Credit: shrinkin'violet/Flickr

The decline of Britain's high streets is only getting faster

Three times as many shops disappeared last year than 2013.

by Jack Torrance
Last Updated: 26 Mar 2015

The digital barrage faced by Britain’s high streets is far from over, with stores closing faster than ever. Last year a net 987 shops disappeared, three times as many than in 2013, according to a report from PwC and the Local Data Company.

Overall 5,839 outlets closed and 4,852 opened, as the mix of businesses changed to reflect changes in consumer habits. Pawnbrokers, mobile phone shops and travel agents all felt the squeeze as shoppers headed online.

‘Regulation has blindsided the money shops, the advance of technology has hammered some phone operators and the internet continues to dent the clothing sector,’ said Mike Jervis, an insolvency partner and retail specialist at PwC.

‘Despite the benign economy, the net loss of shops has accelerated. The insolvencies of Phones4U, Blockbuster, Albemarle & Bond, and La Senza, a diverse cross-section of the retail market, epitomise these factors.‘

In their place, retailers whose businesses are harder to replicate online have been boosted. There's been a surge in restaurants, particularly British and American-themed ones like Ed's Easy Diner and Coast to Coast, and a 3.35% rise in the number of coffee shops. ‘Postal, packaging & shipping shops’ are up by around 20% as click and collect has taken off. This has been reflected in the national roll-out of Doddle, Network Rail’s chain of parcel shops.

'Customers are embracing new mobile technologies, traditional retail channels to market are being wiped out and new channels are being created, often in the online rather than the "real" world,' said PwC's head of retail, Mark Hudson. 'We should expect the rate of closures to continue.'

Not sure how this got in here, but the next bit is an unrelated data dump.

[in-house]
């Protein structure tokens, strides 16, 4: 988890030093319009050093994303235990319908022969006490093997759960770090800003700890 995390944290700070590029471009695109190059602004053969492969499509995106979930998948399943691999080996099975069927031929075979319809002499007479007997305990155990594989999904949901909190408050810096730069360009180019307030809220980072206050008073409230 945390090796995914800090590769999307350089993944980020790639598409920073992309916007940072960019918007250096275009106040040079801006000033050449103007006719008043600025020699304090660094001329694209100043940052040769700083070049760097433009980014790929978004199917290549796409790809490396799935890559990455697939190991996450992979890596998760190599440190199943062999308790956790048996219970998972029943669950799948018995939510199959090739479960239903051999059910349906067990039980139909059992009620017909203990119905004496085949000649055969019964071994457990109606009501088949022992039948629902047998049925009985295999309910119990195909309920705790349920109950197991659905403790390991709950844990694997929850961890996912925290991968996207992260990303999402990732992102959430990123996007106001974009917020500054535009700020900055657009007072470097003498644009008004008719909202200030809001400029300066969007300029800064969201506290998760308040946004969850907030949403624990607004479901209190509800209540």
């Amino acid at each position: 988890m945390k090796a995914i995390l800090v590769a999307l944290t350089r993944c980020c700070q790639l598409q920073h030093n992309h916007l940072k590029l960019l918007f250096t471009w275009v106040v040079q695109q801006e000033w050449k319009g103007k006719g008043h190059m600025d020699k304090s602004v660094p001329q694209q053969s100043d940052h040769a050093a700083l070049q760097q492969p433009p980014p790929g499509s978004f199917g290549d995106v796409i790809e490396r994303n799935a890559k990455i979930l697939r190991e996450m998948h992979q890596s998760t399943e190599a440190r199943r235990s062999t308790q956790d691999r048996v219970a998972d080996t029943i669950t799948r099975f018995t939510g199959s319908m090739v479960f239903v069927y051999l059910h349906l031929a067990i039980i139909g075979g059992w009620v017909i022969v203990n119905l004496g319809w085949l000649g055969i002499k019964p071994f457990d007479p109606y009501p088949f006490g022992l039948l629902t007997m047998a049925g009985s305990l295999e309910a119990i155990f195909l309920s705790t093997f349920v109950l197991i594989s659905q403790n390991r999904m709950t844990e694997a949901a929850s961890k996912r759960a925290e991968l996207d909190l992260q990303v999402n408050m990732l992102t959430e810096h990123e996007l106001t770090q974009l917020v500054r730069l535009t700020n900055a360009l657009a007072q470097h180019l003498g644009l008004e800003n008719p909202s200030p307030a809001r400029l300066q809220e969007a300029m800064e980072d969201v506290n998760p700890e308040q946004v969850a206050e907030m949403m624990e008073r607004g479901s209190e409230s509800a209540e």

Of course competition is only one of the problems faced by today’s bricks and mortar retailers. For many, the cost of business rates outweighs even what they have to pay in rent, even if they’re not turning a profit.  

After years of complaints it today seems the Government is finally considering doing something about the problem, announcing the ‘most wide-ranging review of national business rates in a generation,’ which could lead to largescale of reform of the property tax.

‘The time has come for a radical review of this important tax,’ said Danny Alexander, the chief secretary to the treasury. ‘We want to ensure the business rates system is fair, efficient and effective.’

But these things take time and judging by the Lib Dems’ poll ratings it seems the chances are that Alexander will be out of a job by the time the review reports in March next year. MT won’t be holding its breath.

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